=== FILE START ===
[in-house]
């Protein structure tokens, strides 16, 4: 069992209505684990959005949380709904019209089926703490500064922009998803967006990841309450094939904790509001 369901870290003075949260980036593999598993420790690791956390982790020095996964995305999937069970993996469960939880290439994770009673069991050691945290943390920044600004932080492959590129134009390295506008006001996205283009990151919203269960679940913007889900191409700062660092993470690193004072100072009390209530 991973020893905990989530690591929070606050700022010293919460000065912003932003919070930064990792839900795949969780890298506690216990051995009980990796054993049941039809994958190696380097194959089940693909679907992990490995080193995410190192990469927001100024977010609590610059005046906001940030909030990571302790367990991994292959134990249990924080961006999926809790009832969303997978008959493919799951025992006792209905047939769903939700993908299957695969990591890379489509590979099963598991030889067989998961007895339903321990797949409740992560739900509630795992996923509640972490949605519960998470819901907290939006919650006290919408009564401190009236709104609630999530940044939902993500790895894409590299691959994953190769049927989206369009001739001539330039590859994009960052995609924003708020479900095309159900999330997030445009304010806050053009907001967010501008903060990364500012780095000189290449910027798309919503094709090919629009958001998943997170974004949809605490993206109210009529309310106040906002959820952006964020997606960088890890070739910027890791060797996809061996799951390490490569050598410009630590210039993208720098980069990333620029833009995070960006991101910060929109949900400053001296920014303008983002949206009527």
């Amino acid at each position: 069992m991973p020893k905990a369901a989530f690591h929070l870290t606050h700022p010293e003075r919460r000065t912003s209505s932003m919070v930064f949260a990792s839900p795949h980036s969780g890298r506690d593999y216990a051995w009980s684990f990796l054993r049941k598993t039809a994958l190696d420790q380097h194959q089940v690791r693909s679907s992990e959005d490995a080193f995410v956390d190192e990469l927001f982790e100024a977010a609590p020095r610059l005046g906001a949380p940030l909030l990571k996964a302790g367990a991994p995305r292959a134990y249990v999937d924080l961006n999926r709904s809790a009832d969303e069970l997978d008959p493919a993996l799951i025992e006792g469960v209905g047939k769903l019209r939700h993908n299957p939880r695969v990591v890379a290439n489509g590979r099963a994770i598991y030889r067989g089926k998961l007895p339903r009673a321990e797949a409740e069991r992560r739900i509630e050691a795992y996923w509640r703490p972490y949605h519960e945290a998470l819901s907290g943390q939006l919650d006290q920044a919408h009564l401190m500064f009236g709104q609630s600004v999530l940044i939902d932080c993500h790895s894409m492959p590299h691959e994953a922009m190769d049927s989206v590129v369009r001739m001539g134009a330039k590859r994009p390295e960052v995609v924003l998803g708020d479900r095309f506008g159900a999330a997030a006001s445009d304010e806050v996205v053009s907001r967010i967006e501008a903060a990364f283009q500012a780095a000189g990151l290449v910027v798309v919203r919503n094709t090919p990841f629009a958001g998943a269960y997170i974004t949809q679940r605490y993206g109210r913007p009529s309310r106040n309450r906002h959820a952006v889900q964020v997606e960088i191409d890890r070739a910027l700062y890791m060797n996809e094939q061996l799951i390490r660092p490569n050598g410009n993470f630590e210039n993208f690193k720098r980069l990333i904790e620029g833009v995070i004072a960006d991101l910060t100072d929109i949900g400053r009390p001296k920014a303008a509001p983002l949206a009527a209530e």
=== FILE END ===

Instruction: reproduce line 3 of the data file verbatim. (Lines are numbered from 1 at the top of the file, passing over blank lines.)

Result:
């Amino acid at each position: 069992m991973p020893k905990a369901a989530f690591h929070l870290t606050h700022p010293e003075r919460r000065t912003s209505s932003m919070v930064f949260a990792s839900p795949h980036s969780g890298r506690d593999y216990a051995w009980s684990f990796l054993r049941k598993t039809a994958l190696d420790q380097h194959q089940v690791r693909s679907s992990e959005d490995a080193f995410v956390d190192e990469l927001f982790e100024a977010a609590p020095r610059l005046g906001a949380p940030l909030l990571k996964a302790g367990a991994p995305r292959a134990y249990v999937d924080l961006n999926r709904s809790a009832d969303e069970l997978d008959p493919a993996l799951i025992e006792g469960v209905g047939k769903l019209r939700h993908n299957p939880r695969v990591v890379a290439n489509g590979r099963a994770i598991y030889r067989g089926k998961l007895p339903r009673a321990e797949a409740e069991r992560r739900i509630e050691a795992y996923w509640r703490p972490y949605h519960e945290a998470l819901s907290g943390q939006l919650d006290q920044a919408h009564l401190m500064f009236g709104q609630s600004v999530l940044i939902d932080c993500h790895s894409m492959p590299h691959e994953a922009m190769d049927s989206v590129v369009r001739m001539g134009a330039k590859r994009p390295e960052v995609v924003l998803g708020d479900r095309f506008g159900a999330a997030a006001s445009d304010e806050v996205v053009s907001r967010i967006e501008a903060a990364f283009q500012a780095a000189g990151l290449v910027v798309v919203r919503n094709t090919p990841f629009a958001g998943a269960y997170i974004t949809q679940r605490y993206g109210r913007p009529s309310r106040n309450r906002h959820a952006v889900q964020v997606e960088i191409d890890r070739a910027l700062y890791m060797n996809e094939q061996l799951i390490r660092p490569n050598g410009n993470f630590e210039n993208f690193k720098r980069l990333i904790e620029g833009v995070i004072a960006d991101l910060t100072d929109i949900g400053r009390p001296k920014a303008a509001p983002l949206a009527a209530e």